Clypeaster species

Family: Clypeasteridae

Order: Clypeasteroida

Locality: see below

Dimensions: 144 x 124 x 51 mm


During a cruise from South Africa to Europe in 2012 I had the pleasure to visit St. Helena Island in the South Atlantic for some hours. In a restaurant in the Castle Garden I saw some marine life souvenirs as decoration and especially some irregular sea urchins. I told a young lady that I wanted to buy one specimen. She answered that her father was the owner and she was not allowed to sell. But she phoned her father and surprisingly he adviced her to give it to me without any charge. Many thanks again! Unfortunately I forgot to ask for further details as locality. Thus I don´t know, if the urchin has been found in St. Helenas waters or elsewhere.

The Clypeaster has a strong housing raising directly from the rim to the top, giving a montain like shape. Apically it is slightly sunken. The petals are broad and not completely closed. The interporiferous zones are elevated. The posterior petals have up to 48 pore pairs, the anterior ab. 40 pore pairs. The inner pores are small with a circular shape. The outer pores are conspicuously elongated. Ridges between the pores are set with a regular row with up to ten tubercles of same size. Sometimes single tubercles occur outside the row. The anal opening is transversely elongated and distant from the rim. The distance is about the opening´s diameter. Ridges with 10 tubercles are known from Clypeaster rotundus from the American West Coast. However, the complete appearance seems to be different. Clypeaster rangianus has a similar shape but only 6-8 tubercles on a ridge. That means, I could not find in my literature or the internet any descriptions fitting well.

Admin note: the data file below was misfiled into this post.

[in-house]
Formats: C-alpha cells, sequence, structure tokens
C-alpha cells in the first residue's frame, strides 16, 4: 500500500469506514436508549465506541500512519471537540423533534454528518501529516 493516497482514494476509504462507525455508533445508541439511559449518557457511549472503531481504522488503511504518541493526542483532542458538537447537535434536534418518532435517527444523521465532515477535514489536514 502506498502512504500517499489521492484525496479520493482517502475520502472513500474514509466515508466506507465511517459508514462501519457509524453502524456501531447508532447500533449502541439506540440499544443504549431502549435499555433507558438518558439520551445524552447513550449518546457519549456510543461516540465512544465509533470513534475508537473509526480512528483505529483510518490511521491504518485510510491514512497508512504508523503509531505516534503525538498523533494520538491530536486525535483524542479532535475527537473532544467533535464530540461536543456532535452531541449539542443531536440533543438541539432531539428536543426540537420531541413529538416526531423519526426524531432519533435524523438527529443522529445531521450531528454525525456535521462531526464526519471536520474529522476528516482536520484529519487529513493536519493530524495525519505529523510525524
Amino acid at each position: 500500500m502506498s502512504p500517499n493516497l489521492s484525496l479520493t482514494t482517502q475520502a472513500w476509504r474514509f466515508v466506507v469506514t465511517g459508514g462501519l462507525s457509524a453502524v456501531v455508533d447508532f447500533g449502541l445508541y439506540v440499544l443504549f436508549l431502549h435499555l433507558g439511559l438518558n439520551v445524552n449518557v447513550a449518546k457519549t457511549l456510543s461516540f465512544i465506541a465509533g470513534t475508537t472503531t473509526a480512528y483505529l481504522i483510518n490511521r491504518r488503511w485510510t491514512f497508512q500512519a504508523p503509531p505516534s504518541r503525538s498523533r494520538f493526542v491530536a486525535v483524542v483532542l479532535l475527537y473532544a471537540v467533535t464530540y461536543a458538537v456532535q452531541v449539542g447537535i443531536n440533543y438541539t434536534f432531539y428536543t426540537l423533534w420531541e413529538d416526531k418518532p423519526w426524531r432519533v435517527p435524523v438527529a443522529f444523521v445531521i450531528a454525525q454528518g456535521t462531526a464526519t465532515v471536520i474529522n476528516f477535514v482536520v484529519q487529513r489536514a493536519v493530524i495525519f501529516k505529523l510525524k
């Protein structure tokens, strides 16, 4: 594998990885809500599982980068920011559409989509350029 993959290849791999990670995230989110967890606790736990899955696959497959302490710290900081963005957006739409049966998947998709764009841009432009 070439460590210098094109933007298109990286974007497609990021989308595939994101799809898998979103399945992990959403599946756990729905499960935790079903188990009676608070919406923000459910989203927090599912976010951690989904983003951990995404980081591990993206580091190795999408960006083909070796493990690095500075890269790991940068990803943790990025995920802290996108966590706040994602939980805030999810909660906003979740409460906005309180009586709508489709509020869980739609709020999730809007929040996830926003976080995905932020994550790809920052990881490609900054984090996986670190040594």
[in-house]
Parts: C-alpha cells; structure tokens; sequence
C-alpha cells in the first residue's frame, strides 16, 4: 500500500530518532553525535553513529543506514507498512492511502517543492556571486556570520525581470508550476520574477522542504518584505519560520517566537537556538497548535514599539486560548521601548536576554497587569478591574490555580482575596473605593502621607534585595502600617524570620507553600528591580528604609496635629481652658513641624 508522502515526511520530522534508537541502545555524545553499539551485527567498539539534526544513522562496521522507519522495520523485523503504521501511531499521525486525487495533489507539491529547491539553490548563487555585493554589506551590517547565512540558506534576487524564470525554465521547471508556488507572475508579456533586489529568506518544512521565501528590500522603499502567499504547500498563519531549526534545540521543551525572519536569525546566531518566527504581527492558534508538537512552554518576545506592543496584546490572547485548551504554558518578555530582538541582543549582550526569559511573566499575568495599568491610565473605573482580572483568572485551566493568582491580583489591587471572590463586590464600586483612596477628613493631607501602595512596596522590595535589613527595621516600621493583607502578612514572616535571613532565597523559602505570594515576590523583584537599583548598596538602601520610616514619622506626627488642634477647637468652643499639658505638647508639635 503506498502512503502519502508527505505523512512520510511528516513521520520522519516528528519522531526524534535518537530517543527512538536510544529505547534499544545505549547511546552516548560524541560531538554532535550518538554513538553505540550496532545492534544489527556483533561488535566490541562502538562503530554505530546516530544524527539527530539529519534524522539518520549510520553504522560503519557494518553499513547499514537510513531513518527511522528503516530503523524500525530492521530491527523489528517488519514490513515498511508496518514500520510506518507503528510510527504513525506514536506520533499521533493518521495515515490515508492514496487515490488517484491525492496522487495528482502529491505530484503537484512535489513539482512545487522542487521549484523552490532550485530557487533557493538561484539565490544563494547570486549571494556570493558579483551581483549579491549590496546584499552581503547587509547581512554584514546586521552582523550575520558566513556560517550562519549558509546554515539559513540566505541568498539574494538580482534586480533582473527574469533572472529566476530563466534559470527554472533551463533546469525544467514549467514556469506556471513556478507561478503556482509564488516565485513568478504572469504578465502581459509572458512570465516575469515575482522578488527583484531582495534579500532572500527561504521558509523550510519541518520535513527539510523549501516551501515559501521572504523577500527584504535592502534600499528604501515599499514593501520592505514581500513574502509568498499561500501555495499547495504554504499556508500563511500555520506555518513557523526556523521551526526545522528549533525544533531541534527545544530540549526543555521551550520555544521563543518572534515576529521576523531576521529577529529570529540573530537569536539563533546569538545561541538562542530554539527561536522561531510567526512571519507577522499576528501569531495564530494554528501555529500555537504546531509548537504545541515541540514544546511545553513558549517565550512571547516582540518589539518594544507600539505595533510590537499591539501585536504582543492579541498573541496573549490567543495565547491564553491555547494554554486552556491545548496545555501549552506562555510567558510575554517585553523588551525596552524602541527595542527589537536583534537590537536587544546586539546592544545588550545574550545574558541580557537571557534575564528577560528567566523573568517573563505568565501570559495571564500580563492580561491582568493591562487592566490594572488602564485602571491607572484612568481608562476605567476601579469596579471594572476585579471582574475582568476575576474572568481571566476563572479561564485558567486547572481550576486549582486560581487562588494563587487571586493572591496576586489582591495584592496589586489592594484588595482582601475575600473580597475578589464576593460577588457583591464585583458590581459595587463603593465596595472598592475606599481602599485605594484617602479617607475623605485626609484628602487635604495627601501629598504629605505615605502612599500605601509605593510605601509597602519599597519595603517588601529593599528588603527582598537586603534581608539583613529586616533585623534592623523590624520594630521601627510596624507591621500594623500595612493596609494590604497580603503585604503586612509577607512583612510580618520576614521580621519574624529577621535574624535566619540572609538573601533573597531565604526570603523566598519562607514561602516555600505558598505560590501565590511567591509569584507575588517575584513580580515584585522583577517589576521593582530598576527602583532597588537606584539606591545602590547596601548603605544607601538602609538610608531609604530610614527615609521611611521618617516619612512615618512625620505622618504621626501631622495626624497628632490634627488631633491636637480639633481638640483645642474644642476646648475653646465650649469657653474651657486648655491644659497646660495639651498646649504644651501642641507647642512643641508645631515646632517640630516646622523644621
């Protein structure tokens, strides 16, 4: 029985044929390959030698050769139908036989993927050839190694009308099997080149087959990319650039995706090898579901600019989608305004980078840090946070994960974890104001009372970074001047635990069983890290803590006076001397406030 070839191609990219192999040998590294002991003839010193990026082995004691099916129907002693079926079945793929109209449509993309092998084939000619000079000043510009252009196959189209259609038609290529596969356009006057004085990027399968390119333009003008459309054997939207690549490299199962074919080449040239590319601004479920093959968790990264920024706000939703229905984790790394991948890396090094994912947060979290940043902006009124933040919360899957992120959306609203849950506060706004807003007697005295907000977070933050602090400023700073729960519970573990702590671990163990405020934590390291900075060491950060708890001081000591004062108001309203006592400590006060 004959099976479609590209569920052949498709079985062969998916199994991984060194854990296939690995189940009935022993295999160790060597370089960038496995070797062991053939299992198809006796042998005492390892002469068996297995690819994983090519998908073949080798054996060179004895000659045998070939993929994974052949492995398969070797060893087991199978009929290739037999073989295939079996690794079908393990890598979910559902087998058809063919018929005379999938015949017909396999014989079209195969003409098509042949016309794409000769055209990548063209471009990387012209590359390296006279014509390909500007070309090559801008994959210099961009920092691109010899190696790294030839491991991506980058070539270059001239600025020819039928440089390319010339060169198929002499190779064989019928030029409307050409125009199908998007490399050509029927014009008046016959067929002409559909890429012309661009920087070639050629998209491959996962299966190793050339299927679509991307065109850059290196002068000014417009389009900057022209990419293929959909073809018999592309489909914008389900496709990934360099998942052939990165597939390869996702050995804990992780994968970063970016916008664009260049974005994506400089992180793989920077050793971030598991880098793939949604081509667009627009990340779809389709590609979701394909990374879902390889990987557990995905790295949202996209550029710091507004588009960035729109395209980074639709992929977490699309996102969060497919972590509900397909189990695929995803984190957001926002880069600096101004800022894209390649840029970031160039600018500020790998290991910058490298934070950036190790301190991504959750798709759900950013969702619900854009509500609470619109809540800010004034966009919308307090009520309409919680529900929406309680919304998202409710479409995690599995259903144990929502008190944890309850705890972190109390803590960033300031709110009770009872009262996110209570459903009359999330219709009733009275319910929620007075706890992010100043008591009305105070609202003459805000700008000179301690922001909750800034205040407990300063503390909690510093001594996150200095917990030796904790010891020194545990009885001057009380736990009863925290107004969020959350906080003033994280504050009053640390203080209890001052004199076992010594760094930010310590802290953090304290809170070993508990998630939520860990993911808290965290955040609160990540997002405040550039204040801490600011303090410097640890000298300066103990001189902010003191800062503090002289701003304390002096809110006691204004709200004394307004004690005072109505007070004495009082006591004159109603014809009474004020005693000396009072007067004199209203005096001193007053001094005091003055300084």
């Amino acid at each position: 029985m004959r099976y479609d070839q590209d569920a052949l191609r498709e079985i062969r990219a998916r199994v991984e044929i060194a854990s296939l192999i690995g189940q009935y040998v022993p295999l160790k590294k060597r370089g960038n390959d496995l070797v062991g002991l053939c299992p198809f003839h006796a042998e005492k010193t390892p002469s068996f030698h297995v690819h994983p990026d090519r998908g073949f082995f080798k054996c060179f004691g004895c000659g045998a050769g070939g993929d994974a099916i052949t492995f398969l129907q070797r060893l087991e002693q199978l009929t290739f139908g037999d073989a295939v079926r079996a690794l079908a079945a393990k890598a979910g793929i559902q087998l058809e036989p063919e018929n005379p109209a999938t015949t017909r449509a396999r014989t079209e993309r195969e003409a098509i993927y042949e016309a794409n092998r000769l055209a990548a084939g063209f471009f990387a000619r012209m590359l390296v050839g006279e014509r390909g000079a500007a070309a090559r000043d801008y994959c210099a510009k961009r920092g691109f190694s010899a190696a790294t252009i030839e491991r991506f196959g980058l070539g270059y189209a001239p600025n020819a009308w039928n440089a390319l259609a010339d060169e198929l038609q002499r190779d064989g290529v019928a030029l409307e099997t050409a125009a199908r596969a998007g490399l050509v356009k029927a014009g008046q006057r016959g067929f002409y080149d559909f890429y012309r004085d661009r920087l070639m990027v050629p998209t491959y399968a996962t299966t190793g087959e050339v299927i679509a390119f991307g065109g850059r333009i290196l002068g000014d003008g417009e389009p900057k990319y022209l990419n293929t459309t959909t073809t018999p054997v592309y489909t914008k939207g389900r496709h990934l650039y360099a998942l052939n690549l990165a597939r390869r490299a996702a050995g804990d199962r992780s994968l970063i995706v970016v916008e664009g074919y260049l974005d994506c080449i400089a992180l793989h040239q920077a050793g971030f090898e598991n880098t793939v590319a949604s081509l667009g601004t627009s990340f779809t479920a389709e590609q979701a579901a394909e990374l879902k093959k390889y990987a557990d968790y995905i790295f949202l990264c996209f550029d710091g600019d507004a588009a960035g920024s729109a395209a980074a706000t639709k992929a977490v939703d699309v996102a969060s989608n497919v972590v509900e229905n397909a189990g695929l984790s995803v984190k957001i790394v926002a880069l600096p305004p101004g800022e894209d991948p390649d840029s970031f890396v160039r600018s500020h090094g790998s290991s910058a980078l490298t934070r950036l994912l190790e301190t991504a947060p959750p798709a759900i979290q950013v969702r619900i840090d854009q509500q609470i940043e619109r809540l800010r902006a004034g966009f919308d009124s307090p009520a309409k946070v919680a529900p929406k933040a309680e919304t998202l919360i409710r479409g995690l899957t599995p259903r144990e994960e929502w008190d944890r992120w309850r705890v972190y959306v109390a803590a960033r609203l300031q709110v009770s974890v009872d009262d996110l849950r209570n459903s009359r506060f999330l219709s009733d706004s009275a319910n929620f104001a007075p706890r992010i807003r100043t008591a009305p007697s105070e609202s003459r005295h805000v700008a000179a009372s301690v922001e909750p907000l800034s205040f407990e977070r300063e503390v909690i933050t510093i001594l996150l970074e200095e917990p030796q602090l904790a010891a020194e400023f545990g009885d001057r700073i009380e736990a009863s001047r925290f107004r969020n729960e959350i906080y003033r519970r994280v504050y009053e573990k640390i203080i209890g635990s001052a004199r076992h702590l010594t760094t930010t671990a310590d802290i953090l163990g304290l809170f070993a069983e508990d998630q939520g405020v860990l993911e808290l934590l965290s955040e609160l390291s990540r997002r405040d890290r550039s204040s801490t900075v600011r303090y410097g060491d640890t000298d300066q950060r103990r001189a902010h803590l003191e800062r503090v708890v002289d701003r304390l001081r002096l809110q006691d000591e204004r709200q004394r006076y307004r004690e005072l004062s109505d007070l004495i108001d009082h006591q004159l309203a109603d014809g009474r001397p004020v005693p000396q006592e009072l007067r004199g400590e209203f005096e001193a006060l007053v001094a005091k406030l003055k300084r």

Even a high ranking American specialist in the field of Clypeasteroida was not able to tell me the correct taxon. So it remains an unknown and possibly a new species for me.

In 2015 I had the opportunity for an unexpected further visit of St. Helena (the shipping company cancelled two African destinations because of the Ebola-disease). I met the owner of the restaurant and he told me, that the urchin was not from St. Helena. Longer time ago he got it as a gift from a French gentleman . Details remained unknown.